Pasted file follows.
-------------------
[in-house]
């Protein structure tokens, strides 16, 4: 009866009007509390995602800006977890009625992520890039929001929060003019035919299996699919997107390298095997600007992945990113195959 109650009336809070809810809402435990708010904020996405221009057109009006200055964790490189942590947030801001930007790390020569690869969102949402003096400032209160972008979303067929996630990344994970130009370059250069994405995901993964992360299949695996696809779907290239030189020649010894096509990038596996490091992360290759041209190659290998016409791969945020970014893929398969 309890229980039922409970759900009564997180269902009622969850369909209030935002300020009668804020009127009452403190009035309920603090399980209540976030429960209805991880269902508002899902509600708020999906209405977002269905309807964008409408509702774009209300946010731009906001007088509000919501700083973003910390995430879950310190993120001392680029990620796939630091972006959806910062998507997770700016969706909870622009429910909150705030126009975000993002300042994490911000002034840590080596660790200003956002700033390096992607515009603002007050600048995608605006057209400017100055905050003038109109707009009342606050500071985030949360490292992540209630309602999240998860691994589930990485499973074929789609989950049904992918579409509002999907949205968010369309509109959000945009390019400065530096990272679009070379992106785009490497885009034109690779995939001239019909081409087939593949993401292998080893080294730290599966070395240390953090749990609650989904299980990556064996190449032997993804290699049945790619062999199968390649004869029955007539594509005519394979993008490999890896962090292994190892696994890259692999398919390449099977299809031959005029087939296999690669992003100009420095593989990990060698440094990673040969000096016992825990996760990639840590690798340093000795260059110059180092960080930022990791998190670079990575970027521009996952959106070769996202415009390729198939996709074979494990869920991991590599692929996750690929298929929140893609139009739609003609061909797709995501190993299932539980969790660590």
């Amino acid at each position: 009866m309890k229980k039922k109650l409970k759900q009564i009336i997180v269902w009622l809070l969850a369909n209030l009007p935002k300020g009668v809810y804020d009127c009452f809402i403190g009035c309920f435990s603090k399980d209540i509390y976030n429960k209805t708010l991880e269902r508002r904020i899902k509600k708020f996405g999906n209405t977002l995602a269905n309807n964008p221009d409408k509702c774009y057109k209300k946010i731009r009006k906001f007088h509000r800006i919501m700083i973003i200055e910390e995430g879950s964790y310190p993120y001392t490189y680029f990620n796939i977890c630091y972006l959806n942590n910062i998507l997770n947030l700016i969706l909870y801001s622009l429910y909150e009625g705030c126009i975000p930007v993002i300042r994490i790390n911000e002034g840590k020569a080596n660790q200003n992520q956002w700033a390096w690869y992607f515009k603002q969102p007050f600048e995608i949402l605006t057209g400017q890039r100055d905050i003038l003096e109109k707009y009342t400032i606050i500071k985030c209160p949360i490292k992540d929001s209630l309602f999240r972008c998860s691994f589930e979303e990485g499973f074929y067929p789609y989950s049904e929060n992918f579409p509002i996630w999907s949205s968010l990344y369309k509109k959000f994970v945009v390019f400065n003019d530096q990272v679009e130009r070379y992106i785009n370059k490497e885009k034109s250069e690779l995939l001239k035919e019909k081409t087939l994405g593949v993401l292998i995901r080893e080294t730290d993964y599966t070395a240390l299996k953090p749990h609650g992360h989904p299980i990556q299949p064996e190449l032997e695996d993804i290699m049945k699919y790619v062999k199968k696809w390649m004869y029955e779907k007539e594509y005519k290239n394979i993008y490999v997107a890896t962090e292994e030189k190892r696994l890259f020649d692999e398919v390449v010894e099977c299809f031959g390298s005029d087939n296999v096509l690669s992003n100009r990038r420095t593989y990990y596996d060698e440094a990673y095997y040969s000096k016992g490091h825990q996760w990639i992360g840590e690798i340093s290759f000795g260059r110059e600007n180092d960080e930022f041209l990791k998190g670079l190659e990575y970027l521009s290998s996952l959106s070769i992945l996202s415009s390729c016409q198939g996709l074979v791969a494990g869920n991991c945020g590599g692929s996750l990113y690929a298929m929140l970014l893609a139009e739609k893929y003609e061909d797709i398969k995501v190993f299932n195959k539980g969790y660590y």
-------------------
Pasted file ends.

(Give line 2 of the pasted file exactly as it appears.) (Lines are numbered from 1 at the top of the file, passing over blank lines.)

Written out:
């Protein structure tokens, strides 16, 4: 009866009007509390995602800006977890009625992520890039929001929060003019035919299996699919997107390298095997600007992945990113195959 109650009336809070809810809402435990708010904020996405221009057109009006200055964790490189942590947030801001930007790390020569690869969102949402003096400032209160972008979303067929996630990344994970130009370059250069994405995901993964992360299949695996696809779907290239030189020649010894096509990038596996490091992360290759041209190659290998016409791969945020970014893929398969 309890229980039922409970759900009564997180269902009622969850369909209030935002300020009668804020009127009452403190009035309920603090399980209540976030429960209805991880269902508002899902509600708020999906209405977002269905309807964008409408509702774009209300946010731009906001007088509000919501700083973003910390995430879950310190993120001392680029990620796939630091972006959806910062998507997770700016969706909870622009429910909150705030126009975000993002300042994490911000002034840590080596660790200003956002700033390096992607515009603002007050600048995608605006057209400017100055905050003038109109707009009342606050500071985030949360490292992540209630309602999240998860691994589930990485499973074929789609989950049904992918579409509002999907949205968010369309509109959000945009390019400065530096990272679009070379992106785009490497885009034109690779995939001239019909081409087939593949993401292998080893080294730290599966070395240390953090749990609650989904299980990556064996190449032997993804290699049945790619062999199968390649004869029955007539594509005519394979993008490999890896962090292994190892696994890259692999398919390449099977299809031959005029087939296999690669992003100009420095593989990990060698440094990673040969000096016992825990996760990639840590690798340093000795260059110059180092960080930022990791998190670079990575970027521009996952959106070769996202415009390729198939996709074979494990869920991991590599692929996750690929298929929140893609139009739609003609061909797709995501190993299932539980969790660590």